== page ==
A look at North Dakota’s past shows that whatever avenue is taken in the fight for and against unconstitutional abortion bans in the state, that fight will be long and expensive.
Recently, a local judge ruled to permanently block an unconstitutional abortion ban in North Dakota. Unfortunately, it was a ban from 2011. As Jessica Mason Pieklo reported last week, a bill that restricted how practitioners could offer medication abortion in the state was ruled unconstitutional and permanently blocked from becoming law. The bill has been blocked and litigated ever since it was signed into law, and the loss will now leave the state on the hook to pay all legal expenses. It’s an experience that should make a state gun shy about heading straight back into defending unconstitutional laws, but anti-choice legislators in North Dakota remain undaunted.
There are a number of different ways that the state may end up back in court. Just this session the state passed a ban on abortions after 20 weeks’ gestation, after a fetal heartbeat can be detected, on abortions procured due to a genetic anomaly, and even restrictions meant to close the only clinic in the state by requiring admitting privileges that practitioners say are nearly impossible to obtain. It’s unclear yet whether each law will get a separate lawsuit, if they will be bundled, or if a “referendum” process could block them before litigation. All that is clear is that any way this goes, it will be expensive.
State Attorney General Wayne Stenehjem is already asking for $400,000 in funding to defend the state laws once they go to court, funding the AG sees as necessary despite bill sponsors claiming that the legal expenses would be minimal; anti-choice legal groups were offering to defend the bans free of cost. Stenehjem admits he has no idea how much the state’s defense costs could run outside that assistance, and made his request based on similar battles in other states like Idaho and Arkansas.
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Maybe that was enough money in those states, but neither Idaho nor Arkansas was trying to defend four unconstitutional measures at the same time. Much of the money would be used to pay for “expert witnesses.” For instance, the state just paid $21,000 for Dr. Donna Harrison, the president the American Association of Pro-Life Obstetricians and Gynecologists, to testify in the failed medication abortion trial. Because the state lost its case, those expenses will not be reimbursed as they would have if the judge had ruled it its favor. “You have to have some expensive medical expert testimony, and that can be as expensive as any of the lawyers’ fees,” Stenehjem explained to Bloomberg News, trying to justify the $400,000 price tag.
“Heartbeat” ban sponsor Rep. Bette Grande (R-Fargo) says the expenses are worth it. “What is the price of life?” Grande said to the Associated Press. “I guess every person has to ask that of themselves.”
Grande and her compatriots may be questioning the “price of life,” but many citizens of North Dakota are questioning the waste of taxpayer dollars. Helped in part by the American Civil Liberties Union of North Dakota, ban opponents are taking to Facebook and Twitter to explain what they would rather do with the nearly half a million dollars that the AG is requesting. Requests range from student loan forgiveness and tuition reimbursement to childcare expenses and support for individuals with special needs. One respondent even implored, “Fix your roads!”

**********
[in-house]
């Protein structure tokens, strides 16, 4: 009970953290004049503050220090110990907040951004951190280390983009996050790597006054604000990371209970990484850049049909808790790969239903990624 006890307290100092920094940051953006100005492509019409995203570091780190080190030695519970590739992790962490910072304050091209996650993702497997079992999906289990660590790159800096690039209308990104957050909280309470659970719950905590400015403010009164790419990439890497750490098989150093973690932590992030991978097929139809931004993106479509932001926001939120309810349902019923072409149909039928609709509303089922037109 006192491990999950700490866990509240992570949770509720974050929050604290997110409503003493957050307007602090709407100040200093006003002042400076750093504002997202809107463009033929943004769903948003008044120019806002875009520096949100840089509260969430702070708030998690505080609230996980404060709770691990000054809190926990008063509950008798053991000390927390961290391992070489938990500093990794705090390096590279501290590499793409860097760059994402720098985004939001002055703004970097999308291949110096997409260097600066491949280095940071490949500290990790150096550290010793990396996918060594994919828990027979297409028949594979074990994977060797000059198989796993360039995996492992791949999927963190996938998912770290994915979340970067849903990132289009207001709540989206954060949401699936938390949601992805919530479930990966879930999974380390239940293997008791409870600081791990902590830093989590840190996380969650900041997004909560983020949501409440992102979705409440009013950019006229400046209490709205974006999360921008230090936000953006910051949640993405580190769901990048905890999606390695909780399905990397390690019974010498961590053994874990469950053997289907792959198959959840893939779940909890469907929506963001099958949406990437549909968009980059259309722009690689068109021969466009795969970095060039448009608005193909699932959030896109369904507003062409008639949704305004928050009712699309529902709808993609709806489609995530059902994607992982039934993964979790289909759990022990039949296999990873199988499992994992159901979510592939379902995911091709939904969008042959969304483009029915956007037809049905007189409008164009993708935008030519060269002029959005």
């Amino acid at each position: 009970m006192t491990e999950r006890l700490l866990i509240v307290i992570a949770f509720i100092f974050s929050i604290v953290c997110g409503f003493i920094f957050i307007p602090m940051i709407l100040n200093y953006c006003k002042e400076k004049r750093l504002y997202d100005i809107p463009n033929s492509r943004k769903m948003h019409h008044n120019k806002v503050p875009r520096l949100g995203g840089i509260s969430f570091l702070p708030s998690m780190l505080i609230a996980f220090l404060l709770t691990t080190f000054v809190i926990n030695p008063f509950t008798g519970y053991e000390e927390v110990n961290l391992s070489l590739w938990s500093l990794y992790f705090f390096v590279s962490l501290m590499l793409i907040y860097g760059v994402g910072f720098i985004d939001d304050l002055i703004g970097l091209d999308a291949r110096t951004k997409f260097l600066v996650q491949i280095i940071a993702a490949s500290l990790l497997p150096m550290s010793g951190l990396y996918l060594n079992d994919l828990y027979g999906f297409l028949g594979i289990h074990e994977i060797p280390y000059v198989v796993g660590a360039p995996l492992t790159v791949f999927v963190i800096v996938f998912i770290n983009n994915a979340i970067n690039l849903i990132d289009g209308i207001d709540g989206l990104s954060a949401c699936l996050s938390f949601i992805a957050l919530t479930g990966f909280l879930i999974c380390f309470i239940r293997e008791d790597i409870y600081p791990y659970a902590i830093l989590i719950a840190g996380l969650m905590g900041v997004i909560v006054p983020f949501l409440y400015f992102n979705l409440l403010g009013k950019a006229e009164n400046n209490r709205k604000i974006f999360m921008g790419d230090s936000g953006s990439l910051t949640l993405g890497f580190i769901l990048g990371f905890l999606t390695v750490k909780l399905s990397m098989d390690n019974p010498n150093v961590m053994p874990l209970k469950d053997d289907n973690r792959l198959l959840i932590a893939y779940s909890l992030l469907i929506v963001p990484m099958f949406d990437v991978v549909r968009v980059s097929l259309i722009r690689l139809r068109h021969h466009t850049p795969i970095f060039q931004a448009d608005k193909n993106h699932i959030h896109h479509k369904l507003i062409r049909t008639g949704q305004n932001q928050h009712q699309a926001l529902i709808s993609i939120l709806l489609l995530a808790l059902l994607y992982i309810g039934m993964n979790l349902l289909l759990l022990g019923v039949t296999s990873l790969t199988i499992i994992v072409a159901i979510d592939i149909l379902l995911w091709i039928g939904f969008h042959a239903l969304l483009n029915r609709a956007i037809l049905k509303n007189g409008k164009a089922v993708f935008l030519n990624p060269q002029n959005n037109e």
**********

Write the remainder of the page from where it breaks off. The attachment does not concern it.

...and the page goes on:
The backlash from the public is spilling not just onto social media, but into the general population. Citizens are desperately seeking a way to more actively show their disagreement with the legislators who passed the bills. It is to that group that the activists (both pro- and anti-choice) who are pushing a referendum on the bills is hoping to appeal. The North Dakota Secretary of State has given permission for activist and legal abortion opponent Gary Hangsleben to begin collecting signatures to put the laws up for a popular vote, but it’s an avenue that few besides Hangsleben himself is interested in supporting. Hangsleben appears to recognize that his referendum isn’t a popular action with either side. “I’m sure (the petitions) will be scoured by people on both sides trying to find something to get them thrown out,” he told the Forum News Service.
For abortion opponents, a referendum could undo the work that they put into ensuring that the bills make it to court and potentially create an environment to reevaluate Roe v. Wade. For abortion rights supporters, a referendum could create the impression that it’s popular support—not the constitutionality of a law—that matters when it comes to a person’s civil rights. If abortion is legal, it is legal because it is a guaranteed right, not because a majority of people in a given location at a given time agree with it.
Without the requisite number of signatures for the referendum, the bans will go into effect August 1, unless a challenge comes first. With a court challenge, many if not all of the bills will never go into effect at all. The most likely scenario would be a challenge to the “heartbeat” ban and the TRAP bill, both of which would in essence ban abortion in the state, while the fetal anomaly and “pain” bans would be allowed to go into effect unchallenged since there are seldom abortions performed late enough in the state to fall into either category. With only two laws to be challenged, the state may have more of a chance of not blowing its $400,000 budget, but that doesn’t mean there won’t still be a lot of lawmakers justifying the expense to their constituents in the next election cycle.